HEARING LOSS TOOLKIT

Things to know about hearing loss:

Hearing loss is the third most common physical condition affecting Canadians, along with arthritis and heart disease. It is a major pubic issue.

One in ten Canadians reports some degree of hearing loss.  Of those over 65, one in three Canadians has a hearing loss.  Sixty percent of people with hearing loss are either in educational settings or the workplace.

As the slogan says, “You do not die from having a hearing loss; you do need to learn how to live with it.”     This is why CHHA-BC is dedicated to ensuring that everyone who has a hearing loss can learn how to manage it in terms which fit their individual needs and lifestyle.

Following are some sections which will provide useful information to help you manage your hearing loss.

Hearing aids

  • Hearing aids are the most common devices prescribed for hearing loss. Types include in the ear canal; in the ear; behind the ear.   Sizes range varies from tiny, to small.
    Hearing aids will not correct vision as eyeglasses do. You will need to learn how to use them, and this takes time, and practice. It also will include return visits to your hearing aid dispenser, for periodic adjustments.  Willingness to learn speechreading and coping skills, as well as tell others how to communicate effectively with you, will be key factors in  helping you to live a full life.   There re many online resources,  but one of the best is others who have experience in living with a hearing loss.   www.chha-bc.org  and email info@chha-bc.org can provide you with links to such resources.
    Also See links under SPEECHREADING SKILLS.
  • Care & maintenance of hearing aids:
    http://www.hearingloss.ca/care-maintenance-of-hearing-aids/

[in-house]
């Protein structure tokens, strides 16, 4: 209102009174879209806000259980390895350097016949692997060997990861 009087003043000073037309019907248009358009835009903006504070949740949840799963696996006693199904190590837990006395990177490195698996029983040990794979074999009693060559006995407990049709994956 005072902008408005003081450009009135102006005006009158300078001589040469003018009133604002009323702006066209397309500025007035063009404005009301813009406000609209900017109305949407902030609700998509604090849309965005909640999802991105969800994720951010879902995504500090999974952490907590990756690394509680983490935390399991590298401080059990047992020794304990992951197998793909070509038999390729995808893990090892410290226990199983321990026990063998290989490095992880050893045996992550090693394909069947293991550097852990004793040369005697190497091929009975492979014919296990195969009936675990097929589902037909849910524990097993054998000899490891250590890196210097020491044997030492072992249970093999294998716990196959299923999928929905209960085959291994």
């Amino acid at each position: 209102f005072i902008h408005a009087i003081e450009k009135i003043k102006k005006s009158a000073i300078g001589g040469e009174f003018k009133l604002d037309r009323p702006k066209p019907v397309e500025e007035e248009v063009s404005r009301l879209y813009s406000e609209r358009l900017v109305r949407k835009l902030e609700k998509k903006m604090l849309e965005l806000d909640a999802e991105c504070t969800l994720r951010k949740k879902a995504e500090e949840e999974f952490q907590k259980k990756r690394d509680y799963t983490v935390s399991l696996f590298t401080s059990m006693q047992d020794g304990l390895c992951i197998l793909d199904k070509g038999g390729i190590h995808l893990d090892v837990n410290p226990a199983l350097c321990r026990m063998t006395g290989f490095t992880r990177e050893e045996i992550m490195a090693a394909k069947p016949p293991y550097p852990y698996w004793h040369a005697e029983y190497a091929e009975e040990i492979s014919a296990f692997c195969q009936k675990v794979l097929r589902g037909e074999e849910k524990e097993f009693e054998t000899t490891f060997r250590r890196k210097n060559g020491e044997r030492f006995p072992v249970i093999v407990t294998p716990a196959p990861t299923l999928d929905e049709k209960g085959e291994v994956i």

• Why you need to wear your hearing aids all the time …
    http://chha-nl.ca/your-hearing/hearing-technology/advice-for-those-requiring-hearing-aids/
  • Choosing a hearing aid provider can be a daunting process. Professionals who dispense hearing aids include audiologists, and hearing instrument practitioners, all of whom must have taken certified courses in fitting of hearing aids, and who are legally registered to do so, with the relevant governing organisation in that province or territory. In B.C. this governing organisation is the College of Speech and Hearing Health Professionals of British Columbia.    http://www.cshhpbc.org .There are many manufacturers of hearing aids, and your professional dispenser of the aid is the person qualified to suggest the make and model best suited to your type of hearing loss.  Before you buy, know what technologies are available to make the most of your hearing aid.
  • Bone anchored hearing aids (BAHA) – These devices are designed for people with some type of middle ear deficit, who for some reason are medically unable to accommodate use of a hearing aid

Cochlear implants

Assistive Listening devices (ALDS)

Assistive Listening devices (ALDS) also known as Hearing Assistive Technology (HAT) is technology that can help in various listening situations.

Very often, a hearing aid or an implant is not enough to provide listening comprehension in communication situations. There are technologies designed to help people.  These include those designed to provide safety and security,  such as visible or vibratory alarm systems; improved television reception and telephone communication; and listening in various kinds of public places. Your hearing professional should evaluate your need for one or more of these devices and direct you to the appropriate vendor.  To view some of these options, go to www.widhh.com   and  http://alds.com/

Speechreading skills

Speechreading, (lipreading)  is a skill which can be taught. An interesting article on speechreading can be found at: http://www.therubins.com/geninfo/speechrd.htm

A variety of courses can be found online.

These include:

https://www.lipreading.org/beginners-guide-to-lipreading

Lipreading Practice (UK)

http://www.lipreadingpractice.co.uk/

Lipreading.org

https://www.lipreading.org/

CHHA National Speechreading Program

http://www.chha.ca/sren/index.php   For information on locally taught  courses in speechreading, contact chha-bc@info.org.

 

Managing Your Hearing Loss

Some courses on Speechreading also feature strategies for managing your hearing loss.   Look for Sound Ideas at:  http://chha.ca/chha/publications-speechreading.php

Other sites include: Be an assertive communicator: http://www.chs.ca/be-an-assertive-communicator

Disclosing your hearing loss, a humorous perspective

http://hearinghealthmatters.org/betterhearingconsumer/2012/getting-hired-a-hohs-perspective/

Working with Hearing Loss:

http://www.chha.ca/documents/Working_With_Hearing_Loss.pdf